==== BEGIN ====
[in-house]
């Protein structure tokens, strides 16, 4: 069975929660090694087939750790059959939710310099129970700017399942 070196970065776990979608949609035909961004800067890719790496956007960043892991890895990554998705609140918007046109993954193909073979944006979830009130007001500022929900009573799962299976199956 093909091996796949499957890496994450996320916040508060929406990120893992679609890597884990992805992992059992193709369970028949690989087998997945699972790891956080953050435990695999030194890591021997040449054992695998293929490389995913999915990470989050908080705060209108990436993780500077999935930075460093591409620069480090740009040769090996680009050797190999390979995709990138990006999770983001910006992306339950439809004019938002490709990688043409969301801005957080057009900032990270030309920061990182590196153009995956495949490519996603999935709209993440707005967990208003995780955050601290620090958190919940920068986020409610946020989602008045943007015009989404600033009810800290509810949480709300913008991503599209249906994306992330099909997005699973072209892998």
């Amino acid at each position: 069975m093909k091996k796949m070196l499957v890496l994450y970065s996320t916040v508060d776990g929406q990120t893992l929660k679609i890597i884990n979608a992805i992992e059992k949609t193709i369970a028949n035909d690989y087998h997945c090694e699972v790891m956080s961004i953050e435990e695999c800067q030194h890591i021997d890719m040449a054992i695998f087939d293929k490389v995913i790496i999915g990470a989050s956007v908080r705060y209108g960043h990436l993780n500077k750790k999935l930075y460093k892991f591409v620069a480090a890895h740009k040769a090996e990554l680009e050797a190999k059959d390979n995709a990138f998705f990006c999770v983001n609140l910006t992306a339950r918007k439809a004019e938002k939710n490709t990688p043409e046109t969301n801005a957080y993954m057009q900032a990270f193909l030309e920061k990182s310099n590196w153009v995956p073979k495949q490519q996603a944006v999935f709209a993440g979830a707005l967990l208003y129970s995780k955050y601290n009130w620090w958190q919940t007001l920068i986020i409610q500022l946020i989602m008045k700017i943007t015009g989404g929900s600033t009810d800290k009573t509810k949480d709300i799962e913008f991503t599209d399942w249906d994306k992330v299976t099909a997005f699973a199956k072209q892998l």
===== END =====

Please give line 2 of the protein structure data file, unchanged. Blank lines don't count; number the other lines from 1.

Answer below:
């Protein structure tokens, strides 16, 4: 069975929660090694087939750790059959939710310099129970700017399942 070196970065776990979608949609035909961004800067890719790496956007960043892991890895990554998705609140918007046109993954193909073979944006979830009130007001500022929900009573799962299976199956 093909091996796949499957890496994450996320916040508060929406990120893992679609890597884990992805992992059992193709369970028949690989087998997945699972790891956080953050435990695999030194890591021997040449054992695998293929490389995913999915990470989050908080705060209108990436993780500077999935930075460093591409620069480090740009040769090996680009050797190999390979995709990138990006999770983001910006992306339950439809004019938002490709990688043409969301801005957080057009900032990270030309920061990182590196153009995956495949490519996603999935709209993440707005967990208003995780955050601290620090958190919940920068986020409610946020989602008045943007015009989404600033009810800290509810949480709300913008991503599209249906994306992330099909997005699973072209892998």